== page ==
Eggers is a very good writer. I think that’s the only thing that kept me reading -the conceit of the book is completely uninteresting to me, and its affects are legitimately off-putting, but the voice (although occasionally irritating) is redemptive. The rather varied nature of the work is a strong asset here as well; the different sections kept things moving along and prevented any of his stylistic elements from going stale. It’s a damn impressive bit of work, and I’m sure the diverse passages will pull in different people in different ways.

Recommendation: Try it. Give it at least 50 or 60 pages from the actual start of the narrative. If it doesn’t do anything, at least give it a skim and see if any fishhooks stick into your brain

A River Runs Through It and USFS 1919


I read these two novellas back-to-back, in an anthology that also featured the wonderfully named short story “Logging and Pimping and ‘Your Pal, Jim’”. A River Runs Through It is far and away Maclean’s best-known work, and deservedly so. Maclean is a master at opening up the interior lives of strong, silent men, self-reliant individualists whose communication with the ones they love (or hate) all happens beneath the level of language. A River Runs Through It is the perfection of this revelation, a powerful story about family, nature, and the fellowship of men. The prose is beautiful and studied, the work of a man with a lifetime of reading and experience behind him. The story moves along like the kind of fishing it depicts, smooth and languid, even in moments of great tension and resolution. The last paragraph is one of the greatest closers in 20th century literature.

USFS 1919 is a great read, but it lacks the emotional resonance and sense of importance in Maclean’s more famous work. The plot is compelling, but moves forward at a stilted pace, sometimes feeling drawn out and other times rushing through. The relationships here are undefined and unimportant, taking a backseat to an admittedly good story about the adventures of a young boy coming into his own identity working among men.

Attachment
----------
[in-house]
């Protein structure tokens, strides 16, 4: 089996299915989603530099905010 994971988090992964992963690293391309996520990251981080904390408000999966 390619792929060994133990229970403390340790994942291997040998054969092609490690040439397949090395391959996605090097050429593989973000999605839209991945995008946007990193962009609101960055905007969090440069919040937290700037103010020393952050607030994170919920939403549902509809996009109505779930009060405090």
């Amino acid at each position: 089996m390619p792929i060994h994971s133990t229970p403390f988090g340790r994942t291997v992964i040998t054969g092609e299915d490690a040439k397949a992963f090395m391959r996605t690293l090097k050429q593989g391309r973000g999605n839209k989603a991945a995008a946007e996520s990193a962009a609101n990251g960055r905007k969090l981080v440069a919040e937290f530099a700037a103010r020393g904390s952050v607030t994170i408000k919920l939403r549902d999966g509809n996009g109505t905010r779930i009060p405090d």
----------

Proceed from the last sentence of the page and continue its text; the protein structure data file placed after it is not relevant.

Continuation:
This is the part where I get all angsty-white-guy. I love A River Runs Through It. I’m gonna try to get my dad to read it (he worked in Montana as a lumberjack, we used to fish together, etc.) I’m gonna read it again. It isn’t my world (I grew up in Southern California playing lead guitar in metal/post-hardcore bands) but it’s a world I’m familiar with, that I’ve looked into and visited on more than one occasion. This shit resonates with me. Should I feel guilty about that? Am I robbing myself of the diversity of human experience by reading books by and about White, heterosexual North American males and their identity as such, a subject I’m already pretty familiar with out of my own biography? Or is reading Maclean and Carver (and Johns Steinbeck, Gardner and Updike, John is a white-guy name) something I can appreciate on a deeper level, as it’s something that comes out of my own experience to a degree that other work doesn’t? I’m still feeling some lingering guilt over the fact that half of the books I read last year were written by straight, White American men. I don’t have an answer here; I’m honestly trying to figure things out.

Recommendation (regarding the book, not free-floating First-world angst): definitely read A River Runs Through It, and keep going if you dig it.

Reading Log: Paul Harding’s Tinkers


by Paul Harding


Tinkers is a short book, but it was hard to get through. One might be tempted to call the prose purple if it weren’t so wonderful and evocative; dense and elaborate figurative language and metaphors that shift and distort. It’s all done masterfully, with sentences wrought like Edwardian iron fences. The point-of-view shifts, the tense shifts, and glimpses within glimpses within glimpses offer different meanings on all three levels. It’s beautiful to read, but laborious. I found myself only picking it up when I was energized and in good spirits and choosing something else to read if I were tired or distracted in any way.

The heaviness of the book isn’t indicative of any failings, of course. It’s a fantastic piece of work and Paul Harding deserves every bit of success and praise that’s come his way through this book. It shows the innermost parts of the lives of ordinary people in a beautiful way, weaving together sensory images and evoking the wonder of a mind in an untethered state of pure remembrance, filling the gaps with judicious use of the omniscient.

Any complaints I have about the Tinkers are too nebulous to give any credible voice to. I feel like there is something too laborious in the prose, that the elevated perspective gives the book some reach that exceeds its grasp, but I can’t find any distinct examples. Another reading is definitely required before I can either make any substantiated criticism or give this book a place in my top 100. Nonetheless, I’m thrilled I picked it up and read it, slowly and deliberately, and I’ll recommend it unreservedly.

Recommendation: Read it, and then explain to me why I can’t make up my mind about how much I like this book.